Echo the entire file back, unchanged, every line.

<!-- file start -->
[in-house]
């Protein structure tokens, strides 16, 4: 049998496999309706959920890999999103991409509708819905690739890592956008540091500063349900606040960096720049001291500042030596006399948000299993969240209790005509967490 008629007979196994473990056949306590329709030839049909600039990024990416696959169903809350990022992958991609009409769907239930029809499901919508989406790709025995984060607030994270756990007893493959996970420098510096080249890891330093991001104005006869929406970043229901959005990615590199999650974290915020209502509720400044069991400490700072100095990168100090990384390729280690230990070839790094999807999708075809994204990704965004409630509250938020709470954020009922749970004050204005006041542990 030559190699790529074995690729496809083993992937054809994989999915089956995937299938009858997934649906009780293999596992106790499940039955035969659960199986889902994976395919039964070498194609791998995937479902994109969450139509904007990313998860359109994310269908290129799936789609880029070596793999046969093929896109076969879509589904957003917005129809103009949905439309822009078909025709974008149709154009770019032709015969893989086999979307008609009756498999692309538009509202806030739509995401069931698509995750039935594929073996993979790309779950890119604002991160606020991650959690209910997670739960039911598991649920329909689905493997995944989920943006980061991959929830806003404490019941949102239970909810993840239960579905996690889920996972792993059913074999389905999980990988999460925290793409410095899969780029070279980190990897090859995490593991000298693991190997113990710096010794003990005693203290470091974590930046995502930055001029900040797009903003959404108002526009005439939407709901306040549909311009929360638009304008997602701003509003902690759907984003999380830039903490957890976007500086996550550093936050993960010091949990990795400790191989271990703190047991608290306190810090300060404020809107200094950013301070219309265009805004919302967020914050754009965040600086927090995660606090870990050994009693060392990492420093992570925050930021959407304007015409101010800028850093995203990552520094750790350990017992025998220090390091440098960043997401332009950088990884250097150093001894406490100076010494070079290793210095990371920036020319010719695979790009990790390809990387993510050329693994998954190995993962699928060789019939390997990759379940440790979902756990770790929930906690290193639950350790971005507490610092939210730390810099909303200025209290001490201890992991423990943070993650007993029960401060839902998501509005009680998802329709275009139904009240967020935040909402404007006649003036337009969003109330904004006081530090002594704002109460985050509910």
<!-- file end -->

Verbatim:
[in-house]
């Protein structure tokens, strides 16, 4: 049998496999309706959920890999999103991409509708819905690739890592956008540091500063349900606040960096720049001291500042030596006399948000299993969240209790005509967490 008629007979196994473990056949306590329709030839049909600039990024990416696959169903809350990022992958991609009409769907239930029809499901919508989406790709025995984060607030994270756990007893493959996970420098510096080249890891330093991001104005006869929406970043229901959005990615590199999650974290915020209502509720400044069991400490700072100095990168100090990384390729280690230990070839790094999807999708075809994204990704965004409630509250938020709470954020009922749970004050204005006041542990 030559190699790529074995690729496809083993992937054809994989999915089956995937299938009858997934649906009780293999596992106790499940039955035969659960199986889902994976395919039964070498194609791998995937479902994109969450139509904007990313998860359109994310269908290129799936789609880029070596793999046969093929896109076969879509589904957003917005129809103009949905439309822009078909025709974008149709154009770019032709015969893989086999979307008609009756498999692309538009509202806030739509995401069931698509995750039935594929073996993979790309779950890119604002991160606020991650959690209910997670739960039911598991649920329909689905493997995944989920943006980061991959929830806003404490019941949102239970909810993840239960579905996690889920996972792993059913074999389905999980990988999460925290793409410095899969780029070279980190990897090859995490593991000298693991190997113990710096010794003990005693203290470091974590930046995502930055001029900040797009903003959404108002526009005439939407709901306040549909311009929360638009304008997602701003509003902690759907984003999380830039903490957890976007500086996550550093936050993960010091949990990795400790191989271990703190047991608290306190810090300060404020809107200094950013301070219309265009805004919302967020914050754009965040600086927090995660606090870990050994009693060392990492420093992570925050930021959407304007015409101010800028850093995203990552520094750790350990017992025998220090390091440098960043997401332009950088990884250097150093001894406490100076010494070079290793210095990371920036020319010719695979790009990790390809990387993510050329693994998954190995993962699928060789019939390997990759379940440790979902756990770790929930906690290193639950350790971005507490610092939210730390810099909303200025209290001490201890992991423990943070993650007993029960401060839902998501509005009680998802329709275009139904009240967020935040909402404007006649003036337009969003109330904004006081530090002594704002109460985050509910």